Big brands have a lot going for them – their logo is instantly
recognizable, their products and packaging are familiar, and they often
have a brand advocate who “represents” the brand in its marketing
Sometimes these brand advocates are the business owners themselves
(think Steve Jobs of Apple), but, more often than not, they are
paid representatives of the brand (think Howie Long for Chevrolet,
or Valerie Bertinelli for Jenny Craig).
And brand advocates don’t just belong in the realm of big business,
they can be equally valuable for small business, if not more so. And you
don’t have to pay someone to do it for you – your greatest brand asset
Case in point, small business success story: CakeLove.
Owned by Metro D.C. Small Business Person of the Year 2006, Warren Brown*
(pictured right), CakeLove is a successful retail bakery with seven
thriving locations across the metropolitan Washington D.C. region.
A former litigation lawyer turned entrepreneur, and now somewhat of a
superstar in the cake business, Warren Brown is a hugely successful
brand advocate for his small business. In this “Profiles of Success” video, the Small Business
Administration stepped inside the doors of CakeLove to capture Brown’s
insights on how he uses his personality, vision and growth strategies to
build and advocate the CakeLove brand.
Here are Warren’s five tips for small business branding success:
1. Make sure your Customers know “the
Face” Behind the Product.
Invariably one of the biggest reasons that small businesses fail is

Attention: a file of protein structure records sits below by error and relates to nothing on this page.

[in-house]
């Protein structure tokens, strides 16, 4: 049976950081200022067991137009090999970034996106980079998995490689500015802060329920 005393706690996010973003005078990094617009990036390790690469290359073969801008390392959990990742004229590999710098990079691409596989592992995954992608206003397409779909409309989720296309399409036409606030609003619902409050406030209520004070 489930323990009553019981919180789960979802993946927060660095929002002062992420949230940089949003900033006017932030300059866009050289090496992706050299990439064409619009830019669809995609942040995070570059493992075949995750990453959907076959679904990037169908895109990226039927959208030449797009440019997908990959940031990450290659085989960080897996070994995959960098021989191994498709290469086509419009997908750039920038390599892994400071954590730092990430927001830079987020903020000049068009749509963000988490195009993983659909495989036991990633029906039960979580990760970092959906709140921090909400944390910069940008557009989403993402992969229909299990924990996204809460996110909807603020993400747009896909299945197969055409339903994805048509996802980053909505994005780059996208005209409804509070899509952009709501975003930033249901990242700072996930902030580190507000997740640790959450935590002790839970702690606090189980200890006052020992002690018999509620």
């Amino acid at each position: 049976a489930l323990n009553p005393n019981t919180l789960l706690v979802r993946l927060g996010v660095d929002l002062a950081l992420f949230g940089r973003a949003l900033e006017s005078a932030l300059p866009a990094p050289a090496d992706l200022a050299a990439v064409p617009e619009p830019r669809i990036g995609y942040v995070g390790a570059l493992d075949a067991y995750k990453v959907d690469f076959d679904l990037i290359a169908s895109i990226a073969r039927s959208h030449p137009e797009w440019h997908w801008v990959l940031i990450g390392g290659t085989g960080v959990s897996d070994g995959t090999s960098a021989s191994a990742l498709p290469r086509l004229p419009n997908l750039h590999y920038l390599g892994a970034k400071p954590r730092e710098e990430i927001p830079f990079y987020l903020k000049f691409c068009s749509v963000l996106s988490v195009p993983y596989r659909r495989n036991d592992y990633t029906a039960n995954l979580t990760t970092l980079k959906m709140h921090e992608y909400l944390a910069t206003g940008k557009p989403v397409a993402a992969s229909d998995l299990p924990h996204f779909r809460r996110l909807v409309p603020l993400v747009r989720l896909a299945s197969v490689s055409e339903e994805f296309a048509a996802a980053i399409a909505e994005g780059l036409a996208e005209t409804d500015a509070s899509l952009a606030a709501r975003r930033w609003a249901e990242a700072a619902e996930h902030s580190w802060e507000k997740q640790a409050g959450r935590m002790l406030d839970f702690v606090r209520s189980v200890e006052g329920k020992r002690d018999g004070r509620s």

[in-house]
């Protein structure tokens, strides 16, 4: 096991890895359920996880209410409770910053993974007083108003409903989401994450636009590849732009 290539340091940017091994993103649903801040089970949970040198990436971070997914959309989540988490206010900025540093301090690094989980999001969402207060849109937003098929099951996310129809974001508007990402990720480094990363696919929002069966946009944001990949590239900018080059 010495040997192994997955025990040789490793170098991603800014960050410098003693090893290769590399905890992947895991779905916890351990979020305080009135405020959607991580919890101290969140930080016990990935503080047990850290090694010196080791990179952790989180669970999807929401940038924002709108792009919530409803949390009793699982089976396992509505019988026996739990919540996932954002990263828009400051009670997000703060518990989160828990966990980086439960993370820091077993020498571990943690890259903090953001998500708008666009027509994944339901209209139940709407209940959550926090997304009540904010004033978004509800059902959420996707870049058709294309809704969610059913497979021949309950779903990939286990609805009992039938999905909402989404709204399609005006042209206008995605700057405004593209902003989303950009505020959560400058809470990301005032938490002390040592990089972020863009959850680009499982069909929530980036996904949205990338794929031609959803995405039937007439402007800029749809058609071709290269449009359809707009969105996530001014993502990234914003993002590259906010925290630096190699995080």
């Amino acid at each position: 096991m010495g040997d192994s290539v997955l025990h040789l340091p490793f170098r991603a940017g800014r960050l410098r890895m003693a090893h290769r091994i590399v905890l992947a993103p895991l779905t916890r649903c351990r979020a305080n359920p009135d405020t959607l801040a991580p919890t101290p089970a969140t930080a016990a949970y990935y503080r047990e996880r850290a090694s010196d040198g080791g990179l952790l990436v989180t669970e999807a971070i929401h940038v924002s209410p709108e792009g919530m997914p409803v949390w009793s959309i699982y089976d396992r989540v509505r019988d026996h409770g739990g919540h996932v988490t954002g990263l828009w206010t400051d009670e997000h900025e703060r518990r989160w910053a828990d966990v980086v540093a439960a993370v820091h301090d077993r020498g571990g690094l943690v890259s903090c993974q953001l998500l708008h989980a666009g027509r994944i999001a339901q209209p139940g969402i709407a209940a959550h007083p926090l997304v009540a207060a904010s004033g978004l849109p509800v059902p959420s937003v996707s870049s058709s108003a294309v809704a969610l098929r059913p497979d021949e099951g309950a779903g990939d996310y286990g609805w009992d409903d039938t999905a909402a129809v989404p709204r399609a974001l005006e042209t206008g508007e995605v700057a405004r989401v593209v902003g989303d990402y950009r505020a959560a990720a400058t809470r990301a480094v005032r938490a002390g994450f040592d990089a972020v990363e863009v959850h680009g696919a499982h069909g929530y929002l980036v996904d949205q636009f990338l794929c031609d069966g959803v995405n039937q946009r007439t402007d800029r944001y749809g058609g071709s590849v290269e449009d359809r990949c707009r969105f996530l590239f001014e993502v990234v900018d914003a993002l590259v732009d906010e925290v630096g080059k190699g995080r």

because of the persistent absence of the business owner. Whether you own
a bar, a hair salon, a gift shop, or a landscaping company – the brand
experience starts and ends with you.
You only need to look at a few episodes of business makeover TV shows
like Ramsay’s Kitchen Nightmares and Tabatha’s
Salon Takeover – to witness what can go wrong if a business is
left to run itself. Without an actively engaged owner, employees lose
motivation and structure, which can quickly lead to sloppy service, a
poor product, and customer churn.
And while it’s true that a business owner needs to build a business
that can function independent of its owner’s physical presence, when it
comes to building the heart of your brand, you have make sure
your customers know and connect with the face behind the product – and that means being there.
As CakeLove’s Warren Brown has learned: “The business really
thrives when the energy of the owner is there“.
2. Find the Right Balance Between
Being There and Having the Business Run Without You
While inserting yourself at the forefront of your business is
something to strive for, it can also work against you. What happens when
you are not there? Will the customers still come? Will your staff still
function? How can you grow when you can’t let go of the reins?
As Warren Brown explains: “My father used to run a bar and he
would be there and be successful, but then he could never leave the bar
because the customers would come in, and, if he wasn’t there then they’d
leave and the bar would just kind of collapse.”
At the end of the day it’s about seeking balance. How?